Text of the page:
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Treasury

5 Tools for Change: Identifying Treasury Transformation Opportunities

A proactive treasury strategy can help your organization achieve an efficient and scalable operation that contributes to the broader success of the enterprise today and in the future.


In today’s complex, technology-driven business landscape, treasuries are being challenged to apply the latest technology, innovation and market insights to transform their organization. However, it can be challenging to identify where these new tools and ideas can and should be applied—particularly in the face of limited resources.

The first article of this series looked at how treasury organizations can identify opportunities to change their structure and processes based on key objectives such as visibility, efficiency and control. Once the decision to initiate change has been made, the next step is a deeper dive to identify where these opportunities exist and the potential impact of that change on the organization. Ultimately, you want to come out of this with a clear list of areas to address across treasury, accounts payable (A/P), accounts receivable (A/R) and other related cash functions.

 

Five Tools for Change

Here are five tools you can employ internally to help comprehensively assess your organization and identify opportunities for improvement.

  1. Audits. The growing capabilities of automated technology are creating new opportunities for efficiency. To identify these areas of improvement, treasurers should conduct annual audits of people, processes and technology. These audits should be geared to look for steps that can be streamlined, data or information that can be enhanced and functions that can be outsourced or centralized. The underlying philosophy here is that your people should be spending more of their time on analytical or exception-type functions—not on manual or repetitive steps that can be programmatically addressed. A common example is centralizing A/R or A/P functions from field or remote offices into a shared services solution; this helps realize economies of scale, mitigate risk and improve working capital metrics by standardizing processes and leveraging scalable technology.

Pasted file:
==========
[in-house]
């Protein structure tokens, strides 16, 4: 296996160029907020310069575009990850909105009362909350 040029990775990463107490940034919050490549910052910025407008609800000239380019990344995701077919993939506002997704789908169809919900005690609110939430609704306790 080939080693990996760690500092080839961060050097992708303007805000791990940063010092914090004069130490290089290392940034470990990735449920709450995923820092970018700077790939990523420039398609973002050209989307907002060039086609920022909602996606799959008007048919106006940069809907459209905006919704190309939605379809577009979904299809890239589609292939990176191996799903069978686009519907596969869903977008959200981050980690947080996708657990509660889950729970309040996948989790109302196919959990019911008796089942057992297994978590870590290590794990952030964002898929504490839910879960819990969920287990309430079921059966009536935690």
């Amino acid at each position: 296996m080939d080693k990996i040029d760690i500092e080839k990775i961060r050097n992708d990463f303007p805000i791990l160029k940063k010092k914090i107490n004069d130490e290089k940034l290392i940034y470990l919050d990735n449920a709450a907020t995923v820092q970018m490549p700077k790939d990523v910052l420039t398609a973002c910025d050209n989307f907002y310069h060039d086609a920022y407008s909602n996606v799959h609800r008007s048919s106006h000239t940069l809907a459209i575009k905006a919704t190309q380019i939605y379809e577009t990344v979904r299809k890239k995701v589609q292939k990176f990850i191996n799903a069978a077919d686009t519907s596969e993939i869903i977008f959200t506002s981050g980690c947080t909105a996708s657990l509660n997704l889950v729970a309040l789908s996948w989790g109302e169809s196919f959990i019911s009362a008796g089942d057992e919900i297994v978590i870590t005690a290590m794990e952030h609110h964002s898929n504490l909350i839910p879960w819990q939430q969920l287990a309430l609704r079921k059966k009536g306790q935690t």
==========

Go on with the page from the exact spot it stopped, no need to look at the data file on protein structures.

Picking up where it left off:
2. Another aspect of the audit should include bank relationships and account structures, seeking opportunities to balance wallet share of operating relationship banks and lead credit providers while managing an efficient account structure that optimizes liquidity.

    Finally, treasurers should assess the fees for services from banking providers, vendors or other third-party partners. Over time, it’s possible for redundant services and platforms to be implemented, or for such services to no longer be necessary due to new tools made available in the market. Evaluating the organization’s current services relative to its actual needs can help identify quick-win opportunities that can streamline and simplify your treasury infrastructure.

  3. Benchmarking. One method for measuring progress over time is to compare treasury functions with those of other organizations. Treasury organizations should examine available external metrics and market best practices to benchmark their functions. Common metrics available through public sources can include working capital metrics (DSO, DPO) and various cash flow and cash level ratios. This gives a treasury organization another method to gauge whether performance is lagging or leading, and it helps reveal blind spots and gaps requiring action and improvement.